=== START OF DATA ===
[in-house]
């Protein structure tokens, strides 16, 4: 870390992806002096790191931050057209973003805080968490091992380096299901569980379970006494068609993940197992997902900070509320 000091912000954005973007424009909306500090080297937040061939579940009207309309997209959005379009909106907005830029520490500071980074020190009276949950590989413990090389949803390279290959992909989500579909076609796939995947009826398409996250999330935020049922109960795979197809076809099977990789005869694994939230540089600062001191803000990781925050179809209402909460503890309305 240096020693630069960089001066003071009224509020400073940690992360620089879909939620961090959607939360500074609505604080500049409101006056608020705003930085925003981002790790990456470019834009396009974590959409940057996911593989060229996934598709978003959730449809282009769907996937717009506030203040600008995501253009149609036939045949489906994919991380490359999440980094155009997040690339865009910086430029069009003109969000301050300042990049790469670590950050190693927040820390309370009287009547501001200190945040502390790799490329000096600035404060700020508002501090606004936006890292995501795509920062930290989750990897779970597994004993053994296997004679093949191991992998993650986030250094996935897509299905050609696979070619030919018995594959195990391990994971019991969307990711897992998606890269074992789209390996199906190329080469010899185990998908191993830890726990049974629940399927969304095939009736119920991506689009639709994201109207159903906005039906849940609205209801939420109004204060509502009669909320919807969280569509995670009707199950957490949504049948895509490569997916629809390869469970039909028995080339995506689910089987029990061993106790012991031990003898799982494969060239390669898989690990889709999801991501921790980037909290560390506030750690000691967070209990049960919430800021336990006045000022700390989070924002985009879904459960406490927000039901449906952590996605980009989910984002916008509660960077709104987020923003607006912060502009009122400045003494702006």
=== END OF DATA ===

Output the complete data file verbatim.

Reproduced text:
[in-house]
């Protein structure tokens, strides 16, 4: 870390992806002096790191931050057209973003805080968490091992380096299901569980379970006494068609993940197992997902900070509320 000091912000954005973007424009909306500090080297937040061939579940009207309309997209959005379009909106907005830029520490500071980074020190009276949950590989413990090389949803390279290959992909989500579909076609796939995947009826398409996250999330935020049922109960795979197809076809099977990789005869694994939230540089600062001191803000990781925050179809209402909460503890309305 240096020693630069960089001066003071009224509020400073940690992360620089879909939620961090959607939360500074609505604080500049409101006056608020705003930085925003981002790790990456470019834009396009974590959409940057996911593989060229996934598709978003959730449809282009769907996937717009506030203040600008995501253009149609036939045949489906994919991380490359999440980094155009997040690339865009910086430029069009003109969000301050300042990049790469670590950050190693927040820390309370009287009547501001200190945040502390790799490329000096600035404060700020508002501090606004936006890292995501795509920062930290989750990897779970597994004993053994296997004679093949191991992998993650986030250094996935897509299905050609696979070619030919018995594959195990391990994971019991969307990711897992998606890269074992789209390996199906190329080469010899185990998908191993830890726990049974629940399927969304095939009736119920991506689009639709994201109207159903906005039906849940609205209801939420109004204060509502009669909320919807969280569509995670009707199950957490949504049948895509490569997916629809390869469970039909028995080339995506689910089987029990061993106790012991031990003898799982494969060239390669898989690990889709999801991501921790980037909290560390506030750690000691967070209990049960919430800021336990006045000022700390989070924002985009879904459960406490927000039901449906952590996605980009989910984002916008509660960077709104987020923003607006912060502009009122400045003494702006």